Now, there are some that could care less if they are banned from Facebook but for others who are active users and also if this commenting system does perform well, banned Facebook users will be unable to comment on blogs that have integrated this system. If a blog has integrated the Facebook commenting system will we see where people will comment more or less on the blog? We will see both I am sure. If people get a high credibility score, we know that they will continue to comment so they can grow their score. This is not necessarily bad as comments on blog create some sensational discussions, as we have seen.

I see the problem with the credibility score being where people like a comment so theirs will be liked back. Credibility and influence are not a mathematics game. It is something that we build and earn not from people trying to game the system. I guess no score is ever perfect and this may or may not have any impact upon us but that is yet to be seen.

What do you think? Is it a popularity contest or is the credibility score valid?

Facebook logo sticker photo credit: jaycameron
  • It is amazing to watch the facebook team continue to innovate (or duplicate as in this example). But I have to ask, what are the costs? In the last year it seems like FB is intent on competing with Google. Both companies are expanding their services and product offerings at breakneck speeds and as they do more cracks become appearent in both companies’ seemingly flawless execution.

    Google checkins and FB commenting systems – eh, does it really matter or are both companies losing the focus the once had? Are they risking losing users? I am not sure about Google, but if I didn’t need my FB account for work, I would seriously consider deleting it.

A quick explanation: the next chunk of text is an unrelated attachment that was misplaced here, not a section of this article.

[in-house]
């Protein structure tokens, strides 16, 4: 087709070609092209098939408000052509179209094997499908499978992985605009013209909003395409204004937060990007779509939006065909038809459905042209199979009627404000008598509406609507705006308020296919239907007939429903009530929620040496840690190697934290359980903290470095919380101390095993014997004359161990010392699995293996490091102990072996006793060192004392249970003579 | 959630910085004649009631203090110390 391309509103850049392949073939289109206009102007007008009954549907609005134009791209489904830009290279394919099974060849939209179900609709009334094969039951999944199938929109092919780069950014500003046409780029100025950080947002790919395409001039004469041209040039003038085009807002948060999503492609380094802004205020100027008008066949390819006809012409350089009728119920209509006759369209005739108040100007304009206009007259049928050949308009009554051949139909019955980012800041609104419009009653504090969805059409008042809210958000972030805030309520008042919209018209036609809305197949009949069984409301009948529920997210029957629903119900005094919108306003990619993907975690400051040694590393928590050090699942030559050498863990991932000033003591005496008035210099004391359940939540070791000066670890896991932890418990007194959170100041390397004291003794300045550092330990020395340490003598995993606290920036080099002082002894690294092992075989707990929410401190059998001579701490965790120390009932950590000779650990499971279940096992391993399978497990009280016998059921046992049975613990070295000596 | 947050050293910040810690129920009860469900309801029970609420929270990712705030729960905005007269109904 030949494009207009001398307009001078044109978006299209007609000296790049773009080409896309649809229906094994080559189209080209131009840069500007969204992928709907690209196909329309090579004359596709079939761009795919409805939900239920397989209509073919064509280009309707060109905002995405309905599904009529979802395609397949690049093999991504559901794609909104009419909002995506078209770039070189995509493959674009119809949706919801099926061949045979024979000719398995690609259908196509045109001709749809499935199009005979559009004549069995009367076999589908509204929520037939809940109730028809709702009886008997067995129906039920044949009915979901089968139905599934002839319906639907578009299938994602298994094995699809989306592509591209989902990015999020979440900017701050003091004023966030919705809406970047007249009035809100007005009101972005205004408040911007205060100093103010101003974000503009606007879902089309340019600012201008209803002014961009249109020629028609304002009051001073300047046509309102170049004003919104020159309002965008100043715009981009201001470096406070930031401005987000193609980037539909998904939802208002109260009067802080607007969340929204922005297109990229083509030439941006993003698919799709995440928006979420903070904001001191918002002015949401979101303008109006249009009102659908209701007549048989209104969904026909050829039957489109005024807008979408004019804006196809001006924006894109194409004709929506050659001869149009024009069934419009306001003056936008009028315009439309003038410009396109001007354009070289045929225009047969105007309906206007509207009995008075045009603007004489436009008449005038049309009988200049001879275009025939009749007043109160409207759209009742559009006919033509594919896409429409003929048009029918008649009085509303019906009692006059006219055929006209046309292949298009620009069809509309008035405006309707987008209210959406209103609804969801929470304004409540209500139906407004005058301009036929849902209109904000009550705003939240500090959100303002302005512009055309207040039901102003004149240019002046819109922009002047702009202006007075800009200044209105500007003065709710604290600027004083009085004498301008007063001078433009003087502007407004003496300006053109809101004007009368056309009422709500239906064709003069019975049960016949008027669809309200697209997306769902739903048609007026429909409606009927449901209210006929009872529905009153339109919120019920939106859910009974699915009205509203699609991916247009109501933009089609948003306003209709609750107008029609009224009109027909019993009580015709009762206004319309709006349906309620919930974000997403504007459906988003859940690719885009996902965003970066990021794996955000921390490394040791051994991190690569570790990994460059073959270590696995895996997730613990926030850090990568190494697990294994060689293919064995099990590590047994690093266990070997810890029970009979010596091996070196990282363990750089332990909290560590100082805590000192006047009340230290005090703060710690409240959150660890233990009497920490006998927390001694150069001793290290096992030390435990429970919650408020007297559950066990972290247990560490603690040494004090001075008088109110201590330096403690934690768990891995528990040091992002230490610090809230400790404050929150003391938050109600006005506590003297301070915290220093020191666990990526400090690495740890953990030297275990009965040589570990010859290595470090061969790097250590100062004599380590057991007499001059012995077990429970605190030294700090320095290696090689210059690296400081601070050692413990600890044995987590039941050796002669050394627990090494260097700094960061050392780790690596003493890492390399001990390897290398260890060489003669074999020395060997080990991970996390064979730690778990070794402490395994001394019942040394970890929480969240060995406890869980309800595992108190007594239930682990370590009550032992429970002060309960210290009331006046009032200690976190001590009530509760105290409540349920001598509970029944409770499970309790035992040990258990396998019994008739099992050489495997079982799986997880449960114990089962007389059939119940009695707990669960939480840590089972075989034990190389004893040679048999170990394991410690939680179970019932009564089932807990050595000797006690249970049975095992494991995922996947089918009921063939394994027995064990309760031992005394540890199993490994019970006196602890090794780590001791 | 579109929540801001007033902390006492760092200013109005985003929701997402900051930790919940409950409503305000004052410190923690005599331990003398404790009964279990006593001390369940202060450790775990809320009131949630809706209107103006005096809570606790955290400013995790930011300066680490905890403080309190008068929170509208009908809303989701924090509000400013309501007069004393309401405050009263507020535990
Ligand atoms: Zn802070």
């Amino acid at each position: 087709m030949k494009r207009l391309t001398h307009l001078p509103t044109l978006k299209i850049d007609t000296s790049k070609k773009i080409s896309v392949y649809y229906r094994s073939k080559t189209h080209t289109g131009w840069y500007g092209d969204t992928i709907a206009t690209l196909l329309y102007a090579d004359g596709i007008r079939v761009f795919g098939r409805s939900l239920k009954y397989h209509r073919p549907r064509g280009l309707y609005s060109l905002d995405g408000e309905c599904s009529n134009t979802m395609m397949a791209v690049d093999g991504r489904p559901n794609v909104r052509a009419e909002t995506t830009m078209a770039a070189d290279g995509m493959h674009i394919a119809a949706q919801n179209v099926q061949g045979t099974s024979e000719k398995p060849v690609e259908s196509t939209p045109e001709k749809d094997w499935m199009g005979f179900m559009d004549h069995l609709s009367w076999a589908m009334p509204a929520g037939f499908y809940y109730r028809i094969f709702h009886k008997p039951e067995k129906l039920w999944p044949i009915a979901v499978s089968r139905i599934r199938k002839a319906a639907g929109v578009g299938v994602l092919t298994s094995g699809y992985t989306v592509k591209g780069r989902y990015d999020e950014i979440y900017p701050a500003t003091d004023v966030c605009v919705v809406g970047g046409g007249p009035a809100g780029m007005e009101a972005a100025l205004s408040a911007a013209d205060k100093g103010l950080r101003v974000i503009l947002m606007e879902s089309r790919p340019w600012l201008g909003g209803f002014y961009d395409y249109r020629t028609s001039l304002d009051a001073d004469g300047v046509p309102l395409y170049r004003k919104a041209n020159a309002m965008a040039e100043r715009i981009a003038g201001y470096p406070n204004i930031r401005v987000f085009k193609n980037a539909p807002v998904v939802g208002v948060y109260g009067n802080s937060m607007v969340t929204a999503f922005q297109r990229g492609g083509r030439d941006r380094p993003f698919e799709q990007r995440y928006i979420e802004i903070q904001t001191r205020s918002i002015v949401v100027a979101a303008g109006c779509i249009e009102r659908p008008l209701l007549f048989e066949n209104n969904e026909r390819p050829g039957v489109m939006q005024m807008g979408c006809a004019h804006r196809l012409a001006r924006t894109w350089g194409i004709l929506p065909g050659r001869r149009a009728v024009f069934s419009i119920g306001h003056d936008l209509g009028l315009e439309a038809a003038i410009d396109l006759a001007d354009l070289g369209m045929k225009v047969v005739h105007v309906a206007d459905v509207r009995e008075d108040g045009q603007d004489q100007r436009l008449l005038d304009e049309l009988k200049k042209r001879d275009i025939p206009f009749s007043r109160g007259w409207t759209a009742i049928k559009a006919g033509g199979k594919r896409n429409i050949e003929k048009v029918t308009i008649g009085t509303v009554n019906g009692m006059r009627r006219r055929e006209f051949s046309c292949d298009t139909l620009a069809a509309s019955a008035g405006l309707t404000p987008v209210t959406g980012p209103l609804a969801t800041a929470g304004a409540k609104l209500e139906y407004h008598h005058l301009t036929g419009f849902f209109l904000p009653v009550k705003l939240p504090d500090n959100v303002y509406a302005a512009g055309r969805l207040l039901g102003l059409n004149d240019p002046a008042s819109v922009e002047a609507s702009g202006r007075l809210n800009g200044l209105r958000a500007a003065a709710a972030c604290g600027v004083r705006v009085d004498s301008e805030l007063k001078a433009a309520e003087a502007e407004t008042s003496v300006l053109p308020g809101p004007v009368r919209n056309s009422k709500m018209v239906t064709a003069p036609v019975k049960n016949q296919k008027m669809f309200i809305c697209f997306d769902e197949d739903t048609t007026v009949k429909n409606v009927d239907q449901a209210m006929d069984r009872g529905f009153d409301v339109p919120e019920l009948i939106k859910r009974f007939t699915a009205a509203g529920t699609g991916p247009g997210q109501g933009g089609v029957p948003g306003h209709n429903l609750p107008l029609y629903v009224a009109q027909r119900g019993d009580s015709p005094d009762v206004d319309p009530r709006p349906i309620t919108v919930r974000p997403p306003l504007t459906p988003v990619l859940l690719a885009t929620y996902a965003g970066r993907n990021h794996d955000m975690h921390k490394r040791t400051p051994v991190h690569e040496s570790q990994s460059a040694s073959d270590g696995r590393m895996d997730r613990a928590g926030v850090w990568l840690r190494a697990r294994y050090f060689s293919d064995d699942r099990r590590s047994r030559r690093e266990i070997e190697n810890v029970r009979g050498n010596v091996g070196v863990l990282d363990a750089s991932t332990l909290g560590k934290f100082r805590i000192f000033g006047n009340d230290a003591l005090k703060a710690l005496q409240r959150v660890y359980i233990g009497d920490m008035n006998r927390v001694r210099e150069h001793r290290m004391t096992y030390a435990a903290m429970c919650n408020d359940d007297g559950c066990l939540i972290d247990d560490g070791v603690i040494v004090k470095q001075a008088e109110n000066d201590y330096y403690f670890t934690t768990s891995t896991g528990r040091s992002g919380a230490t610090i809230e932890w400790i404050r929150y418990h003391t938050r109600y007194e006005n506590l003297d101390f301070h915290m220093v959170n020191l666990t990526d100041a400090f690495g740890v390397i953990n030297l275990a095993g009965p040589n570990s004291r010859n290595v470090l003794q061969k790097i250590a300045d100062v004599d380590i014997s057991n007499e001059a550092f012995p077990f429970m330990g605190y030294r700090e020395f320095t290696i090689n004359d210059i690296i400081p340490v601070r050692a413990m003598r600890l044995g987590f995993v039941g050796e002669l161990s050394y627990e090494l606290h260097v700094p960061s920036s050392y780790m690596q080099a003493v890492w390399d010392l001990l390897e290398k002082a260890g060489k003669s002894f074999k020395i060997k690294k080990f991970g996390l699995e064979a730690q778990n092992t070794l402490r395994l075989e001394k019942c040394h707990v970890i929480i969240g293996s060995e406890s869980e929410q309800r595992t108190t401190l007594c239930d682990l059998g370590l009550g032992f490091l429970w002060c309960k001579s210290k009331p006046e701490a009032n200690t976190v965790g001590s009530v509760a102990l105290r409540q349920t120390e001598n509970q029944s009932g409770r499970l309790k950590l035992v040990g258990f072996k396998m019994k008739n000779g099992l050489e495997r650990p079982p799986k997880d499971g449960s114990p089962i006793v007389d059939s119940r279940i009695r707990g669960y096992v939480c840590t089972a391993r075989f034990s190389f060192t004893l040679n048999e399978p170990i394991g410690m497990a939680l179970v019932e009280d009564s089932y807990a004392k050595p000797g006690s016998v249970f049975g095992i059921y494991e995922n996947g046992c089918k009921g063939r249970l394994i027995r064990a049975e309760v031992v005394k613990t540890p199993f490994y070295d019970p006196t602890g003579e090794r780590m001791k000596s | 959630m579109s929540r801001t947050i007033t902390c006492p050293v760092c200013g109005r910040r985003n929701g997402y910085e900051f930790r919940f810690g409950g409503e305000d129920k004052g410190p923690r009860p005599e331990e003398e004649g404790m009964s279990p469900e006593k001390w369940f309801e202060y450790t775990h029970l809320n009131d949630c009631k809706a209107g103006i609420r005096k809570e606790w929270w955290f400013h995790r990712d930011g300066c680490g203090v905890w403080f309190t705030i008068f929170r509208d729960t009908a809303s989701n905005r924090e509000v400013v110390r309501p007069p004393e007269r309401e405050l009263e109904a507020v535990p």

What about you? Are you worried about FB’s direction? Is there a better alternative?

    • Jason

      I see it as a new way for FB to open up privacy, We know with like and link that we are linked to that page but still somewhat are afforded the privacy of the opt in. By signing in to a blog that uses this commenting system we are more than likely giving up the opt in. For me I use FB more personal than business. Not the best use of time but yet with a child and living far from family and friends it is the means of communication.

      I do not see them on losing focus as much as gaining. FB wants to be the one and while they really need Google for this, they went to Bing (which of course we have learned is taking results from Google). Reality is that Google v Facebook is a provider of results that people/businesses spend countless hours to be ranked on vs people that are there to catch up and have conversations. So different but yet equally as complicated.

      Better alternative? not sure. I like Disqus so will the allure of the comments going to a fan page stray me? Not sure as I have to see the results and impact before I jump in.

      • Unfortunately I have ended up using facebook as a hybrid platform – a mix of work and personal life. This probably isn’t the best use of the platform, I know. I would prefer to simply use LinkedIn; however so many people I know at work only use facebook. Even when I have attempted to stop doing this, I have gotten a little push back.

        My solution has been to carefully use facebook’s privacy options and assign everyone to groups. It adds a bit of work on my side, but it helps.

        With us on the verge of having our own family, I will probably using facebook a bit more. It is the platform everyone uses. 500 million+ people can’t possibly be wrong. 🙂

  • Pingback: Is Facebook’s New Credibility Score A Popularity Contest? | The World Matters()